Just as different team members may be aware of the pain points unknown to anyone else, they may also be in the best position to come up with the most relevant, user-centric ideas to address them. Co-designing solutions can boost the sense of ownership throughout the organisation. When people feel like they’re part of the solution, they’re more likely to feel invested in ensuring the success of the service.

Start creating great services

Now, you have the tools to begin to create great service design built with your audience in mind. But, if you’re looking for even more insights on how to create seamless services , follow us on Instagram and LinkedIn. For more updates on the latest news from Matchstick Creative, sign up for our monthly newsletter.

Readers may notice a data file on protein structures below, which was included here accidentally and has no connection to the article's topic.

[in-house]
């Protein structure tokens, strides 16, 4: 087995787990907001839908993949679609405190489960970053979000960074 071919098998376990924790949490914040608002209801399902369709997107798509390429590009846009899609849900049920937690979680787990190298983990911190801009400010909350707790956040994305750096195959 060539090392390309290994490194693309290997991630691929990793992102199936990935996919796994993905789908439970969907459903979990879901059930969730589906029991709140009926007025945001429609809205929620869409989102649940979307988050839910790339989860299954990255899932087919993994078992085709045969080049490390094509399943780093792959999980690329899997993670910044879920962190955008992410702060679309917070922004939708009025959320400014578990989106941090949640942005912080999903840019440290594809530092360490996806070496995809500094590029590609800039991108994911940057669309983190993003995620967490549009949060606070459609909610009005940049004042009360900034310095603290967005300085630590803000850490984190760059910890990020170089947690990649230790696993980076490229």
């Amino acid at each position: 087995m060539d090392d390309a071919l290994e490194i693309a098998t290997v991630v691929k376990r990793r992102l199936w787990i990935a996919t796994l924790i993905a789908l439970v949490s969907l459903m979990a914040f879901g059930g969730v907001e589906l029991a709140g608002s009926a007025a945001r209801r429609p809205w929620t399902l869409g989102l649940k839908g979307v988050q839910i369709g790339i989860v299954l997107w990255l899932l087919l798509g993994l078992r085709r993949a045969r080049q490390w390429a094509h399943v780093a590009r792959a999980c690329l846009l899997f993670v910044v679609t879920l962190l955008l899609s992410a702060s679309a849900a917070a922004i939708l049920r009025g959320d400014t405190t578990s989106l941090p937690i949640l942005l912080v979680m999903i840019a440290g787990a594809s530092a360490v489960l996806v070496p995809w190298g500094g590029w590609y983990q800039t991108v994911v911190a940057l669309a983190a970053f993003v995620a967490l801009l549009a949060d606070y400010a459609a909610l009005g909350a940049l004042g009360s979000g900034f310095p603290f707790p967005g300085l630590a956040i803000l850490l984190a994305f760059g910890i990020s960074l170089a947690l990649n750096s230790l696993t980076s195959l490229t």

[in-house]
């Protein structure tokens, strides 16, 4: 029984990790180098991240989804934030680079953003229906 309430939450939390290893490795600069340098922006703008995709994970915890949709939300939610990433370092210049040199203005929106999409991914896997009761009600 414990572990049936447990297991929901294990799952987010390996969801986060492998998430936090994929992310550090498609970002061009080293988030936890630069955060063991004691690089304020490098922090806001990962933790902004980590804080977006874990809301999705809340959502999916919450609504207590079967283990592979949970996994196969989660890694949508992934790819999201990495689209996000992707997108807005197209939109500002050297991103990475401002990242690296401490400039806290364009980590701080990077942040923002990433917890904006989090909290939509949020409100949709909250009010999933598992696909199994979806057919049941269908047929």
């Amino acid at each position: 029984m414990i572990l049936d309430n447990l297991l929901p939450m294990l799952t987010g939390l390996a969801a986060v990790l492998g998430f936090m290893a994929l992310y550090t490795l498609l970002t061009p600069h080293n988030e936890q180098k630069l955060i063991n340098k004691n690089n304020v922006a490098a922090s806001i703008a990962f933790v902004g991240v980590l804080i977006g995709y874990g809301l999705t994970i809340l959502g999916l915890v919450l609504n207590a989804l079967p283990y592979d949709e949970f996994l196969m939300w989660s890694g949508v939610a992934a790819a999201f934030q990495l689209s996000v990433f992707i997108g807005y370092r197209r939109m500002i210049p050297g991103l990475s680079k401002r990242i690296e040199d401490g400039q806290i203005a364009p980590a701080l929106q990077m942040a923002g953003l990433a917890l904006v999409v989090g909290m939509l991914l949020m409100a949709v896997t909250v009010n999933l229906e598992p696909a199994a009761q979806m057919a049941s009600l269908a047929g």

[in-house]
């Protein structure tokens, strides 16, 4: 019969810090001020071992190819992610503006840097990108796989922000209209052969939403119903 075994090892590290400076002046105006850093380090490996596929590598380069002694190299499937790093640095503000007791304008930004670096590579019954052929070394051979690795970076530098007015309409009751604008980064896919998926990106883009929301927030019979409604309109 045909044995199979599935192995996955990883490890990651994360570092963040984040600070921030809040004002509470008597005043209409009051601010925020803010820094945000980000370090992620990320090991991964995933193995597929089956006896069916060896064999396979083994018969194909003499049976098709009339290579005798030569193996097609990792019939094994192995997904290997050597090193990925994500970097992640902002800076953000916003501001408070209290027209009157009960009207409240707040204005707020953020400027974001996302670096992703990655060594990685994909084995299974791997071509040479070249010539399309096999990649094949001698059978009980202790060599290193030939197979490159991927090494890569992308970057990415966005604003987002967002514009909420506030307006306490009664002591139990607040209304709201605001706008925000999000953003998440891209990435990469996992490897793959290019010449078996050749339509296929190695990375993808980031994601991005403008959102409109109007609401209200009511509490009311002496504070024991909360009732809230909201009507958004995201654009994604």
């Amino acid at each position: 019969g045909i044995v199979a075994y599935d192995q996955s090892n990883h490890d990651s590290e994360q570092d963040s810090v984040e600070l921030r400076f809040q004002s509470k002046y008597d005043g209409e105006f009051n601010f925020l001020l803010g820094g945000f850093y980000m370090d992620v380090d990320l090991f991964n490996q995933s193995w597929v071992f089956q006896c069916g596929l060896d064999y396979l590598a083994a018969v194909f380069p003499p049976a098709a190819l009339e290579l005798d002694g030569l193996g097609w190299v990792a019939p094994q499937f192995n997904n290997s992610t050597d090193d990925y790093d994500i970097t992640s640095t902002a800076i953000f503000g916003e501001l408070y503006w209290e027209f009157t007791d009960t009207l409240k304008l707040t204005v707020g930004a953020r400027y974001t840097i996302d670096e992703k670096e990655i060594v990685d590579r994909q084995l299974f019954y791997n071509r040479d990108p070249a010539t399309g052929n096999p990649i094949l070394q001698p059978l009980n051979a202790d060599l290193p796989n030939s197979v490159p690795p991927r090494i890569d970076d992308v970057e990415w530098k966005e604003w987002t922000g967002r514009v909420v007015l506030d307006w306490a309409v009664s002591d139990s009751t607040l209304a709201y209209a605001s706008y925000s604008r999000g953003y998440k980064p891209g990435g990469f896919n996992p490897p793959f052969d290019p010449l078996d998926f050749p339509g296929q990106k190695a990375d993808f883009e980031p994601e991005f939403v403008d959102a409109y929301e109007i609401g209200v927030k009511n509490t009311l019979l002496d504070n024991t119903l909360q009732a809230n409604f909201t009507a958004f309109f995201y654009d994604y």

Service design resources we think you may find useful

There are many great resources available to help you understand more about service design, here are some of our recommendations that we think are particularly helpful;

  • Lead Innovation  provides three examples of great service design in the real world.
  • When it comes to all things user experience, Nielsen Norman Group is the gold standard. This article from them not only gives more information about what service design is, but also tells us why it’s beneficial.
  • Another excellent resource for exploring more about the benefits of service design comes from the government website,  which more broadly attempts to standardise many of the user experience and service design principles.